A half-cen­tury later, data re­veal that many have never healed, and poverty, job­less­ness and so­cial ills have con­tin­ued to spread like a slow-mo­tion shock wave.

Trauma re­searchers say the seeds of dis­tress were planted years ago when the cur­rent gen­er­a­tion of adults were chil­dren, and new seeds are be­ing planted.

“The kids be­come the par­ents,” says Gabriel McGaughey, direc­tor of child well-be­ing at the Chil­dren’s Hos­pi­tal of Wis­con­sin. “They grow up and have kids, and the cy­cle can re­peat it­self.” A RE­VEAL­ING SUR­VEY The most com­mon mea­sure of non-mil­i­tary trauma is a short sur­vey of “ad­verse child­hood ex­pe­ri­ences,” the ACE test.

The in­dex con­sists of sim­ple but in­tru­sive yes-or-no ques­tions: When you were grow­ing up, did a par­ent or adult in the house beat you? Beat each other? Did any of them ver­bally or sex­u­ally abuse you? Emo­tion­ally ig­nore you? Were any of them al­co­holics? Drug users? In­car­cer­ated? Men­tally ill?

Com­pared with some­one with zero “yes” an­swers, a per­son with four or more is six times as likely to strug­gle with de­pres­sion; seven times as likely to grow up al­co­holic; 10 times as likely to in­ject street drugs; and 12 times as likely to at­tempt sui­cide. They’re far less likely to hold a job and more likely to end up home­less.

Chil­dren with high scores tend to en­ter adult­hood with­out the nor­mal abil­ity to man­age stress, nav­i­gate re­la­tion­ships or prac­tice de­layed grat­i­fi­ca­tion. Fur­ther, those with an ACE score of four or higher are twice as likely to have heart dis­ease, twice as likely to be di­ag­nosed with cancer. For those who score six or higher, life ex­pectancy drops 20 years.

ACE sur­veys done across the USA and in other coun­tries show that no so­cial class, eth­nic­ity or ge­og­ra­phy spares their chil­dren.

ACE scores spike in en­vi­ron­ments of con­cen­trated poverty, wide­spread eco­nomic un­cer­tainty and high un­em­ploy­ment. Al­though high-poverty con­cen­tra­tions con­tinue to mul­ti­ply in the cities, the fastest growth of such tracts is found across the na­tion’s sub­urbs and small towns.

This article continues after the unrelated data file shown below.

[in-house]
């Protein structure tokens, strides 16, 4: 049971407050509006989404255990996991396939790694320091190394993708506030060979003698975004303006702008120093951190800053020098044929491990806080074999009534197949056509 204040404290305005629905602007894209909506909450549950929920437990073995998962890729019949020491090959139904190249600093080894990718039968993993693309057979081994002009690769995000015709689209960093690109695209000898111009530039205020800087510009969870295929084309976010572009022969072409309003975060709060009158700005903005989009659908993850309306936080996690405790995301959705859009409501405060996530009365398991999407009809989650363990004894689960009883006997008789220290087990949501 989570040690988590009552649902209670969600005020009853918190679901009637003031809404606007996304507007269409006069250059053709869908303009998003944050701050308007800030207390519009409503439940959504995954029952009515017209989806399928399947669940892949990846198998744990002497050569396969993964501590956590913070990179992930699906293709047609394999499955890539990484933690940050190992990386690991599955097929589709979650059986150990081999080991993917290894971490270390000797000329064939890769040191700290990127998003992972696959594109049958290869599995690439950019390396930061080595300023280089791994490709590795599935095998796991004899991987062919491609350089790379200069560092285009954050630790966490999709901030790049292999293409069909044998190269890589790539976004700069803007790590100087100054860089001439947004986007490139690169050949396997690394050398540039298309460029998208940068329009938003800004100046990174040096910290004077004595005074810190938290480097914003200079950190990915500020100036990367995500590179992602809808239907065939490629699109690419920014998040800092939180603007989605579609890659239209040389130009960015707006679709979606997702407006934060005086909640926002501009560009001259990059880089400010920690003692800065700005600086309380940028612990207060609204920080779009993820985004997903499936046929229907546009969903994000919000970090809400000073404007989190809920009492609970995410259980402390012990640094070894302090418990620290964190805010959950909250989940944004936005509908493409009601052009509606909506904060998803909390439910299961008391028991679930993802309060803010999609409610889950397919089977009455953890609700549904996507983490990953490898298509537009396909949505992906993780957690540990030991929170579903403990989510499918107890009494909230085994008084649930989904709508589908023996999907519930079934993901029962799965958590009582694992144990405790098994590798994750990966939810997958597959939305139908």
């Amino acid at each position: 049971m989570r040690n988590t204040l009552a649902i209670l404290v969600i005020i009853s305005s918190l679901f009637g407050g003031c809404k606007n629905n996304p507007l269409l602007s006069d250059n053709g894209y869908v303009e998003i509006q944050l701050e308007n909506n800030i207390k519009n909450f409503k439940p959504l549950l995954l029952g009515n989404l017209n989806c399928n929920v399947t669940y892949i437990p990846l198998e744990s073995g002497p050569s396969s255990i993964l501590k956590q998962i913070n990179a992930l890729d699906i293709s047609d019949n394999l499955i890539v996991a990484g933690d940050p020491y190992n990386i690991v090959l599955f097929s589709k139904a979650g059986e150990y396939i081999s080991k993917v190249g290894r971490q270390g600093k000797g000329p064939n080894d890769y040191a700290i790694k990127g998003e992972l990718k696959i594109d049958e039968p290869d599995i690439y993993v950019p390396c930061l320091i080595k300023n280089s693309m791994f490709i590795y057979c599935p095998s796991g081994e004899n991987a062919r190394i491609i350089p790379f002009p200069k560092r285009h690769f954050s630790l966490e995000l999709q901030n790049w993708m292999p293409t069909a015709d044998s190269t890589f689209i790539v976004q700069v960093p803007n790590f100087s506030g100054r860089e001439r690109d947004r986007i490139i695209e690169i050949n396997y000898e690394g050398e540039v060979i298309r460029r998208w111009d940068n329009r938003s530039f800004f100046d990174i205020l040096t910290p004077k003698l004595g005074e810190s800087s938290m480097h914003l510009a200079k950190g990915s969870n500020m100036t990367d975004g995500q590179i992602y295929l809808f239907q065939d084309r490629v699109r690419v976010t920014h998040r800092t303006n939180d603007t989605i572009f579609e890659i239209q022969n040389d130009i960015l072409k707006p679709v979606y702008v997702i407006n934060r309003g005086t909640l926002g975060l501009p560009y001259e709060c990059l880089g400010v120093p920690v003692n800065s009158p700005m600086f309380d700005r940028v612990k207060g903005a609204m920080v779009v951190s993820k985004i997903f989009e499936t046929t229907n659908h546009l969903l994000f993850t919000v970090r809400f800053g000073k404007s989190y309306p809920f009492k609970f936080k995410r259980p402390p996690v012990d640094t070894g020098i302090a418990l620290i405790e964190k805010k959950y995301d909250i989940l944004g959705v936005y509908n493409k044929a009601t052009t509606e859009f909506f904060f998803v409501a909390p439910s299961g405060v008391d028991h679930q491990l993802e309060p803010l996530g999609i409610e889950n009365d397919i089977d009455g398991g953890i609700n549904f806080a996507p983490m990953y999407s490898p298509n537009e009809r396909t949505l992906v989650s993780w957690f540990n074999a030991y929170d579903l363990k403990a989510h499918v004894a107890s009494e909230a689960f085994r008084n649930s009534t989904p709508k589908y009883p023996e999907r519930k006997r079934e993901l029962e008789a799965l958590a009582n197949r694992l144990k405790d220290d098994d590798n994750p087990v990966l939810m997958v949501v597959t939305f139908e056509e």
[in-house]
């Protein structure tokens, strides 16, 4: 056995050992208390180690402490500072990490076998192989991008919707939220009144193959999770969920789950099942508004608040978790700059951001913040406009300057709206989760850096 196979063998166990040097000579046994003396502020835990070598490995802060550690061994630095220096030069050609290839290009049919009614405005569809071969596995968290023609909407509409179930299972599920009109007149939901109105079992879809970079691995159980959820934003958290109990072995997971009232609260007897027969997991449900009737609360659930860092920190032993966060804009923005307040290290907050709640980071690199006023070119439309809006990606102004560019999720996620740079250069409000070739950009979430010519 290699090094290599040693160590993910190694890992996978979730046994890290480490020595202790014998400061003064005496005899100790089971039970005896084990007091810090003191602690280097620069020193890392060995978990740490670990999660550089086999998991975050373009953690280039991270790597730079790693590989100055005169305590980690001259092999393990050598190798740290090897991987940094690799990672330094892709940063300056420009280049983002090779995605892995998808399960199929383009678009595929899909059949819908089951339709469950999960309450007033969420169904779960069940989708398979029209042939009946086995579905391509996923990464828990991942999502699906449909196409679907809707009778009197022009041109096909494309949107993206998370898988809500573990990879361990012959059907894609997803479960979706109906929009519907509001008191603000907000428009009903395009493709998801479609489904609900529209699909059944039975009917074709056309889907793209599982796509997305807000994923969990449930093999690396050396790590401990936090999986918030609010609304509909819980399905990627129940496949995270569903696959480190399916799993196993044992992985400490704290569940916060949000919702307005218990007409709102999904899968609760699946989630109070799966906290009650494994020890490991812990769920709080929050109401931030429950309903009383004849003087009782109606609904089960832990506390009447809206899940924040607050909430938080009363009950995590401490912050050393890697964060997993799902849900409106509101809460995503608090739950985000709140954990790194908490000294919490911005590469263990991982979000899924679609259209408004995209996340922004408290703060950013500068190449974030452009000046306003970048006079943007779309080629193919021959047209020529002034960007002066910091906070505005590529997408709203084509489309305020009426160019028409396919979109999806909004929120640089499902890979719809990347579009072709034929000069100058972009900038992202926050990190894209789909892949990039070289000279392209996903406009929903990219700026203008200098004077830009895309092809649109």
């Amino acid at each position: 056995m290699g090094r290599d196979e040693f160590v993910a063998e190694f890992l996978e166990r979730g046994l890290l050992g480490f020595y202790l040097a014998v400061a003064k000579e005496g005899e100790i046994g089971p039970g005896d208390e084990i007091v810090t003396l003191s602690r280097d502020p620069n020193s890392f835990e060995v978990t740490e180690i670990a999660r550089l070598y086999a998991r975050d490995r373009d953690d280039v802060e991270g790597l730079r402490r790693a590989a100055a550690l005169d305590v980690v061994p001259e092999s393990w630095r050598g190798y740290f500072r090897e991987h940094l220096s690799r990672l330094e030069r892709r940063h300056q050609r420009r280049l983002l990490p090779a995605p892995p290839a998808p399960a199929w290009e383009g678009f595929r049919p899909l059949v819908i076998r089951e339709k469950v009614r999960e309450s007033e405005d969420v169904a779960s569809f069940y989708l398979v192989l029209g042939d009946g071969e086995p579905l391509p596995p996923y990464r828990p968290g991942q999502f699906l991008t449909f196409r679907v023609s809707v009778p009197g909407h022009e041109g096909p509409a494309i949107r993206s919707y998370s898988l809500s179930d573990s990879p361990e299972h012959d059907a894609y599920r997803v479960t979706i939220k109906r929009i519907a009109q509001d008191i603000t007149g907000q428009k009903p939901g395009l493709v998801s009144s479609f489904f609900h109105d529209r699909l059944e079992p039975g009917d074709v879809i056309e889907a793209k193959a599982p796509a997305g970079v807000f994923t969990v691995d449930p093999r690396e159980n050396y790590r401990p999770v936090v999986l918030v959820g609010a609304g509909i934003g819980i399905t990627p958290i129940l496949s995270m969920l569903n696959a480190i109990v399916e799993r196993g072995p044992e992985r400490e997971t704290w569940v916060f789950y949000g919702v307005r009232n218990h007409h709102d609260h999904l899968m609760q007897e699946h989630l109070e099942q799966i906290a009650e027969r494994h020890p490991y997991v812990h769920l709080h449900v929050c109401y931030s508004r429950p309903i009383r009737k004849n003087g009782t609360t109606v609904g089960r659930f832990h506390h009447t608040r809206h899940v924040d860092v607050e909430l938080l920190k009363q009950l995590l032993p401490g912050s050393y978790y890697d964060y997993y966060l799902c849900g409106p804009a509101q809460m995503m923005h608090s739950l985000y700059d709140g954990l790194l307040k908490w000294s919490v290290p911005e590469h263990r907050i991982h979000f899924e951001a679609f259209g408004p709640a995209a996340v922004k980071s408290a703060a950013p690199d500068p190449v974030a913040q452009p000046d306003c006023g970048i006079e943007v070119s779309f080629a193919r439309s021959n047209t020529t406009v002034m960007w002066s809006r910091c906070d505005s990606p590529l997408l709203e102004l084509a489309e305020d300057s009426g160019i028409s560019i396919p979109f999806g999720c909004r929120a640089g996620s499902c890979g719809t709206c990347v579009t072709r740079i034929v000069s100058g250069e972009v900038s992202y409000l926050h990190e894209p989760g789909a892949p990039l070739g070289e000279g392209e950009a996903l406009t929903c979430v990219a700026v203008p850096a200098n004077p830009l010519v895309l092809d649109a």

“The sub­urbs shouldn’t think they are im­mune,” says El­iz­a­beth Knee­bone, fel­low at the Metropoli­tan Pol­icy Pro­gram at Brook­ings In­sti­tu­tion.

The pro­fu­sion of high-poverty tracts can be found in red states and blue states, Rut­gers Univer­sity pub­lic pol­icy pro­fes­sor Paul Jar­gowsky says.

The Amer­i­can Cen­ters for Dis­ease Con­trol and Pre­ven­tion es­ti­mates the eco­nomic bur­den re­sult­ing from child abuse and ne­glect in the USA at $124 bil­lion.

“ACEs are the lead­ing de­ter­mi­nant of pub­lic health spend­ing ” and a ma­jor driver of in­car­cer­a­tion and child wel­fare costs, says Jen­nifer Jones of the Al­liance for Strong Fam­i­lies and Com­mu­ni­ties. Shift­ing pri­or­i­ties into pre­ven­tive pro­grams “would save on the deep-end cost” of in­car­cer­a­tion, med­i­cal care and men­tal health fa­cil­i­ties, Jones says. TRY­ING TO MOVE ON In Mil­wau­kee, ACE sur­veys lay bare en­tire neigh­bor­hoods where scores of four or higher are more the norm than the ex­cep­tion.

Jamee­lah Love scores a 10 out of 10, and she doesn’t re­gard her­self as a rar­ity. “You’d be shocked,” she says. “A lot of peo­ple don’t have a rain­bow in their story.”

She re­calls her fa­vorite house grow­ing up — a brick cot­tage perched on what seemed to her 5year-old eyes like a grassy hill.

“That house was so cute,” she re­mem­bers, “un­til we burned it down.”

Her mother woke her amid smoke and chaos and handed her out a win­dow.

Love, 26, hardly re­mem­bers all the other homes, the moves, the evic­tions. There was one home on the north side where she could not do home­work on the front porch with­out fear­ing for her life. There was one on the south side, next to a noisy tav­ern, where so­cial work­ers took her away from her trou­bled and abu­sive mother. She was 14 at the time.